• A combined ToF-SIMS and EMP/SEM study of a three-phase symplectite in the Los Angeles basaltic shergottite

      Rost, D.; Stephan, T.; Greshake, A.; Fritz, J.; Weber, I.; Jessberger, E. K.; Stöffler, D. (The Meteoritical Society, 2009-01-01)
      A rare three-phase symplectite consisting of Ca-rich pyroxene, Fe-rich olivine, and a silica phase is frequently found rimming pyroxene in the Martian meteorite Los Angeles. This assemblage is usually interpreted as the breakdown product of metastable pyroxferroite, a very rare pyroxenoid mineral itself. However, its origin is not entirely understood, mainly because the extremely small average size of the constituent phases represents a challenge for precise high-resolution analysis. In addition to electron microbeam methods, the present study uses time-of-flight secondary ion mass spectrometry (ToF-SIMS) to overcome the limits of spatial resolution and to comprehensively study this mineral assemblage. The prevailing breakdown hypothesis is supported by the following results: (1) The three symplectite phases are very homogenous in composition from 100 micrometers down to the micrometer scale. (2) The silica phase could be shown to be almost pure SiO2. (3) The symplectite bulk composition is consistent with pyroxferroite. Sub micrometer sized Ti-oxide grains are found within the symplectite (but not within the Ca-rich pyroxene) and probably represent a minor breakdown phase in addition to the three main phases.
    • A cometary aggregate interplanetary dust particle as an analog for comet Wild 2 grain chemistry preserved in silica-rich Stardust glass

      Rietmeijer, F. (The Meteoritical Society, 2009-01-01)
      Many of the nanometer-scale grains from comet 81P/Wild 2 did not survive hypervelocity capture. Instead, they melted and interacted with silica melt derived from the aerogel used by the Stardust mission. Their petrological properties were completely modified, but their bulk chemistry was preserved in the chemical signatures of mostly vesicular Si-rich glass with its typical Fe-Ni-S compound inclusions. Chondritic aggregate IDP L2011A9 that experienced atmospheric pre-entry thermal modification was selected as an analog to investigate these Wild 2 chemical signatures. The chemical, petrologic, and mineralogical properties of the individual constituents in this aggregate IDP are presented and used to match the chemical signatures of these Wild 2 grains. Mixing of comet material and pure silica, which is used in a diagram that recognizes this mixing behavior, is used to constrain the probable petrologic and minerals that caused the Wild 2 signatures. The Wild 2 nanometer-scale grain signatures in Si-rich glass allocations from three different deceleration tracks resembled mixtures of ultrafine-grained principal components and dense agglomerate-like material, Mg-rich silicates (<500 nm) and Fe,Ni sulfides (<100 nm), and Si-rich amorphous material. Dust resembling the mixed matrix of common chondritic aggregate IDPs was present in Jupiter-family comet Wild 2.
    • A comparative study of opaque phases in Qingzhen (EH3) and MacAlpine Hills 88136 (EL3): Representatives of EH and EL parent bodies

      Lin, Y.; Goresy, A. El (The Meteoritical Society, 2002-01-01)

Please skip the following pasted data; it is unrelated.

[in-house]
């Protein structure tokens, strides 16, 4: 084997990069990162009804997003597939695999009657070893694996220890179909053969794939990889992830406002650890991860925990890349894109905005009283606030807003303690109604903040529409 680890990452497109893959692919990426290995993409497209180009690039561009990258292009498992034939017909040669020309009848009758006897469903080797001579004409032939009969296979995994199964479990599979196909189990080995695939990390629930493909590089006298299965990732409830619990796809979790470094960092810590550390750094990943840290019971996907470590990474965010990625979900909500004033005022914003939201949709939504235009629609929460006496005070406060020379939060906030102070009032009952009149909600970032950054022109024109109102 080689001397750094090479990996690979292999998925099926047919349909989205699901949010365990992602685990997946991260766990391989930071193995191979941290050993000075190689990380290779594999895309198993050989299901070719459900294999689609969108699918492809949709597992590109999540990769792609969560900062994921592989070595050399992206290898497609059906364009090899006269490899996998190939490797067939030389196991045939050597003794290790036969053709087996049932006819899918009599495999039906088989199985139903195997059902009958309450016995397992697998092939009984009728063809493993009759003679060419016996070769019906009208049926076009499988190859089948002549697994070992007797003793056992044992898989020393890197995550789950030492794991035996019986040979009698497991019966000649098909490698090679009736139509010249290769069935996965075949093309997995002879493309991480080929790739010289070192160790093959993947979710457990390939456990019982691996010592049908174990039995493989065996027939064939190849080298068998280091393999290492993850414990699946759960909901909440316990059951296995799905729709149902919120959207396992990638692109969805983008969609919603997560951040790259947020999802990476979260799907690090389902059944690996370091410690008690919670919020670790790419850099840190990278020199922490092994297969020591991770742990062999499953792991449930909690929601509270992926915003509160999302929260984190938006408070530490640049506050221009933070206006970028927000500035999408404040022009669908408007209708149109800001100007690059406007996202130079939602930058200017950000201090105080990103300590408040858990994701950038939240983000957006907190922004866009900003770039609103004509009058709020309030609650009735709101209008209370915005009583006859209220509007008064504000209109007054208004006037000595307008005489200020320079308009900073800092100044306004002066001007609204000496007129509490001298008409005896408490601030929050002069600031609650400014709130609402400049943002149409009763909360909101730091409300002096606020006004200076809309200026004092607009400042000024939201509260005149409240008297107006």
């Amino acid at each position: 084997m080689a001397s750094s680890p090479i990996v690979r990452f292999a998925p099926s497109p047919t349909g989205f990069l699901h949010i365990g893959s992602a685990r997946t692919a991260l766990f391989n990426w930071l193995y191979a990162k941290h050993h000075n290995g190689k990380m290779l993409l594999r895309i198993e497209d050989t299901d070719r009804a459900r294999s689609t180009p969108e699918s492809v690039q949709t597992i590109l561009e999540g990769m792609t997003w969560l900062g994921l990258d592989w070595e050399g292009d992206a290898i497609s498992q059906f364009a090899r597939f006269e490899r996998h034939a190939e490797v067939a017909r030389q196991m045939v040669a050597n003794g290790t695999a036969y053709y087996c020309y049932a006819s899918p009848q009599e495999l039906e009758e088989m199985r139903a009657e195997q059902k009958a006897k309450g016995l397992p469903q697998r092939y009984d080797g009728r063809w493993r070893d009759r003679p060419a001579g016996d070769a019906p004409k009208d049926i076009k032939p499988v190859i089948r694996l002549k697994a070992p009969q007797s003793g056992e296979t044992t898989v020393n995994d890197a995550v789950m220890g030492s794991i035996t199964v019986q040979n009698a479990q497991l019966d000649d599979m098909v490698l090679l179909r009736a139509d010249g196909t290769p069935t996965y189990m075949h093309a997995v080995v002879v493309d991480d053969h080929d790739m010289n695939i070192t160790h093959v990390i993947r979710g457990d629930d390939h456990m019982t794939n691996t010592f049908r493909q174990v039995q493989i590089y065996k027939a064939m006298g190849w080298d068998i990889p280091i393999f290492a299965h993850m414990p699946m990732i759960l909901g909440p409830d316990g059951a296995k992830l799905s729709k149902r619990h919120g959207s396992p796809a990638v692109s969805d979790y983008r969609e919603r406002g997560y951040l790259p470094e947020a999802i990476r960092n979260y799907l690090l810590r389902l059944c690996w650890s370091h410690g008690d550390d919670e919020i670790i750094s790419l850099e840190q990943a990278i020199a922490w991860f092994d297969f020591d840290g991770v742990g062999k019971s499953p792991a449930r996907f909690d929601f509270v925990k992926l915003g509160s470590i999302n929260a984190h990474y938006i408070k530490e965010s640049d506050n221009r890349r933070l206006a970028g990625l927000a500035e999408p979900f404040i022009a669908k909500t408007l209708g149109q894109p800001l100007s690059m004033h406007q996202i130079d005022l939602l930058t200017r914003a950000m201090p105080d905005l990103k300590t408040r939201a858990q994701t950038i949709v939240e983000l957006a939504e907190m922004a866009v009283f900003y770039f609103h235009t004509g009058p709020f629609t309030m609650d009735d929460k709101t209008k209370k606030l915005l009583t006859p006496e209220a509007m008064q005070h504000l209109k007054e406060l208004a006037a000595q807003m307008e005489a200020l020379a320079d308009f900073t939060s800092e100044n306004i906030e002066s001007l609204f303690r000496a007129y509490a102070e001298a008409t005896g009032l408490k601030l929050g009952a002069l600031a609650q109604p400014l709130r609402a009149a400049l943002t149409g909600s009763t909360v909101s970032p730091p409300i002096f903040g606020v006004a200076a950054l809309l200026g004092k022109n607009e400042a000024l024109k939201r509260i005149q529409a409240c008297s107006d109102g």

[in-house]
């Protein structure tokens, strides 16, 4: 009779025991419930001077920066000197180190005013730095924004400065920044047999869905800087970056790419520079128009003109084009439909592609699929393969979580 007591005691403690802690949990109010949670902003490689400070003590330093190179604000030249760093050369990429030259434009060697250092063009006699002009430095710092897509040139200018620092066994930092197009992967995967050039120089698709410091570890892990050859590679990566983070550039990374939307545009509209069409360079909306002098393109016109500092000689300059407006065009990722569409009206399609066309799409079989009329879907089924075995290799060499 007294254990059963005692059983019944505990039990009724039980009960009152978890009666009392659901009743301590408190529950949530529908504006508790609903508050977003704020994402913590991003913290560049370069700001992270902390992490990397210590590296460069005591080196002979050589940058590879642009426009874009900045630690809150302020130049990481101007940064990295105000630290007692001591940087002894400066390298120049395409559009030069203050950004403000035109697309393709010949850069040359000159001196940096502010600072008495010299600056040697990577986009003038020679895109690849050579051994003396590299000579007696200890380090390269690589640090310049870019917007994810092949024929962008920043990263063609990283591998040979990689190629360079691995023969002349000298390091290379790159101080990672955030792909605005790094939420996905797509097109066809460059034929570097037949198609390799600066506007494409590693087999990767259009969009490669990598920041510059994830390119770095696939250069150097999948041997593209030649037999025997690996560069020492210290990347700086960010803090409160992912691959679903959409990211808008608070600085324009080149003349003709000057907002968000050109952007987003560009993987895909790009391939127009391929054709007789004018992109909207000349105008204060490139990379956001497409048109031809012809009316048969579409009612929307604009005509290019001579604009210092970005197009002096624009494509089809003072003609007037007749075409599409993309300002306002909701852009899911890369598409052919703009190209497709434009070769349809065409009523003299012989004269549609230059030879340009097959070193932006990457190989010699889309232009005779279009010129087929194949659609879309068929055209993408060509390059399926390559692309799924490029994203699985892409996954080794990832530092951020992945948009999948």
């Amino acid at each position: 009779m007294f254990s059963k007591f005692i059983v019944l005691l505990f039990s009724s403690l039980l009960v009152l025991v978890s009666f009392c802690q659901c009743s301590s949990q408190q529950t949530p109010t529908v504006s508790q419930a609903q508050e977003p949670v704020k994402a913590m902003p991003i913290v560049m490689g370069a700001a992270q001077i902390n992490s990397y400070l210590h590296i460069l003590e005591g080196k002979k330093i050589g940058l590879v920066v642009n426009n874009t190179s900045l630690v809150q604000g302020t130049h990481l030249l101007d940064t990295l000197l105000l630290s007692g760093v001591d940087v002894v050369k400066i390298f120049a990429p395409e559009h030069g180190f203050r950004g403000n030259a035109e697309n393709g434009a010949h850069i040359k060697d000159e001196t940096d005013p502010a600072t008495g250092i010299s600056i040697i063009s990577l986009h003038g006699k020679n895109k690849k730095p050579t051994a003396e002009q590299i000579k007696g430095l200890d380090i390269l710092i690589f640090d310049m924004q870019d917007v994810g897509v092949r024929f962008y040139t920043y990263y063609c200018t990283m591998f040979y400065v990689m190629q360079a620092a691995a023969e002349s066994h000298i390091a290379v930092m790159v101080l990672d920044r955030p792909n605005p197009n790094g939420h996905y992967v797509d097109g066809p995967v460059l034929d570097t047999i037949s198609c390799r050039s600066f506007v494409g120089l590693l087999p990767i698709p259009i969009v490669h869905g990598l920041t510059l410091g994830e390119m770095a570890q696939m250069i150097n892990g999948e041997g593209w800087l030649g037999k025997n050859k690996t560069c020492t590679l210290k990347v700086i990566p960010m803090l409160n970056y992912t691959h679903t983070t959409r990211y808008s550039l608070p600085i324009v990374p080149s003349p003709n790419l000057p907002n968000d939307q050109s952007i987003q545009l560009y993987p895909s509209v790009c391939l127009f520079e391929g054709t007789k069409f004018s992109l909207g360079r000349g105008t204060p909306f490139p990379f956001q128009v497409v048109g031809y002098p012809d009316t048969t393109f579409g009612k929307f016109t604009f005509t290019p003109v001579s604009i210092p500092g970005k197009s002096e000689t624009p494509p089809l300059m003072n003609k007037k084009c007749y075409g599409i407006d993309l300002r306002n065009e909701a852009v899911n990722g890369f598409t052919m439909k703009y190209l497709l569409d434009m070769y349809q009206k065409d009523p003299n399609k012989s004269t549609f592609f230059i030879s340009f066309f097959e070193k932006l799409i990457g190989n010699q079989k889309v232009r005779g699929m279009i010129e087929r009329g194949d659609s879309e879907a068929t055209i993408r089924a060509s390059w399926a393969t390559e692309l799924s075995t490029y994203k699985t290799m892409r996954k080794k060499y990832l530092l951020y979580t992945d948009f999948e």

Opaque minerals in the Qingzhen (EH3) and MacAlpine Hills (MAC) 88136 (EL3) enstatite chondrites were studied and compared with other EH and EL chondrites. All opaque minerals usually occur in multi-sulfide-metal clasts and nodules in the matrix between chondrules (El Goresy et al., 1988). The higher abundance of opaque minerals, the occurrence of niningerite and various alkali-sulfides (e.g., caswellsilverite, phases A and B, djerfisherite) are diagnostic criteria for EH chondrites, while alabandite is characteristic for EL chondrites. In addition, EH chondrites are characterized by enrichments of Si in both kamacite and perryite, and alkali elements in sphalerite and chalcopyrite. The Mn contents of daubreelite and sphalerite are lower in EH than in EL chondrites. These are consistent with lower oxygen fugacity and higher H2S fugacity of EH than EL chondrites. In contrast, the discovery of sphalerite and Zn-rich daubreelite in MAC 88136 indicates that their absence in EL6 chondrites is probably related to thermal metamorphism in the parent body. Schreibersite microspherules are commonly enclosed in most sulfides in Qingzhen, but are absent in MAC 88136. They were once molten, and probably predated all sulfide host phases. The petrographic setting and chemical compositions of the sulfide hosts of the schreibersite microspherules in EH3 chondrites are consistent with formation by condensation. The earliest sulfide condensates oldhamite and niningerite occupy the interiors of the clasts and nodules, whereas the rims consist of troilite and djerfisherite. In addition, in Qingzhen, some other troilite, djerfisherite and sphalerite assemblages coexist with perryite. They were produced by sulfurization of metallic Fe-Ni in the nebula. In MAC 88136, sulfurization of Si-bearing Fe-Ni metal is less pronounced, and it produced troilite, schreibersite and less abundant perryite. Two kinds of normal zoning and a reverse zoning trends of niningerite, and both normal and reverse zoning of sphalerite were found in clasts and nodules in Qingzhen. The coexistence of normal and reverse zoning profiles in niningerite grains in the same meteorite strongly suggests that they formed before accretion in the parent body, because an asteroidal metamorphic or an impact event in the parent body would have erased these contrasting profiles and destroyed the textural settings. In contrast, alabandite in MAC 88136 shows only normal zoning, with the FeS content decreasing to 9.3 mol% toward troilite, indicating very slow cooling at low temperature